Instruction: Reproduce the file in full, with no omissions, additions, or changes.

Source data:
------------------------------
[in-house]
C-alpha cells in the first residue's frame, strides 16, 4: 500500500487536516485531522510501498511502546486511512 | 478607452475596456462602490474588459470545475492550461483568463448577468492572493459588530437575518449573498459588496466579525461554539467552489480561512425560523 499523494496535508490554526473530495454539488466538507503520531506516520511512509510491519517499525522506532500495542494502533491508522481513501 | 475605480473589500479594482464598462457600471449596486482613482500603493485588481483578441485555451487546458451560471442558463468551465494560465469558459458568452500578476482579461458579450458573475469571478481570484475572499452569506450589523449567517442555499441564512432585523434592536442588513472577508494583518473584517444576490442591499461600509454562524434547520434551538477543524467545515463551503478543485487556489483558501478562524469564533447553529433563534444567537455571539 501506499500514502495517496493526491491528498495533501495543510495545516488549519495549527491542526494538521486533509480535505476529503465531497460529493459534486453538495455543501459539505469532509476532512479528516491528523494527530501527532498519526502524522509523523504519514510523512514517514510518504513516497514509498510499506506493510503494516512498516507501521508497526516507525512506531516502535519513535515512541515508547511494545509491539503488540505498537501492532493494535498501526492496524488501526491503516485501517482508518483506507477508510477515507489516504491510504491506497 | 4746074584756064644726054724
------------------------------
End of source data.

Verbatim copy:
[in-house]
C-alpha cells in the first residue's frame, strides 16, 4: 500500500487536516485531522510501498511502546486511512 | 478607452475596456462602490474588459470545475492550461483568463448577468492572493459588530437575518449573498459588496466579525461554539467552489480561512425560523 499523494496535508490554526473530495454539488466538507503520531506516520511512509510491519517499525522506532500495542494502533491508522481513501 | 475605480473589500479594482464598462457600471449596486482613482500603493485588481483578441485555451487546458451560471442558463468551465494560465469558459458568452500578476482579461458579450458573475469571478481570484475572499452569506450589523449567517442555499441564512432585523434592536442588513472577508494583518473584517444576490442591499461600509454562524434547520434551538477543524467545515463551503478543485487556489483558501478562524469564533447553529433563534444567537455571539 501506499500514502495517496493526491491528498495533501495543510495545516488549519495549527491542526494538521486533509480535505476529503465531497460529493459534486453538495455543501459539505469532509476532512479528516491528523494527530501527532498519526502524522509523523504519514510523512514517514510518504513516497514509498510499506506493510503494516512498516507501521508497526516507525512506531516502535519513535515512541515508547511494545509491539503488540505498537501492532493494535498501526492496524488501526491503516485501517482508518483506507477508510477515507489516504491510504491506497 | 4746074584756064644726054724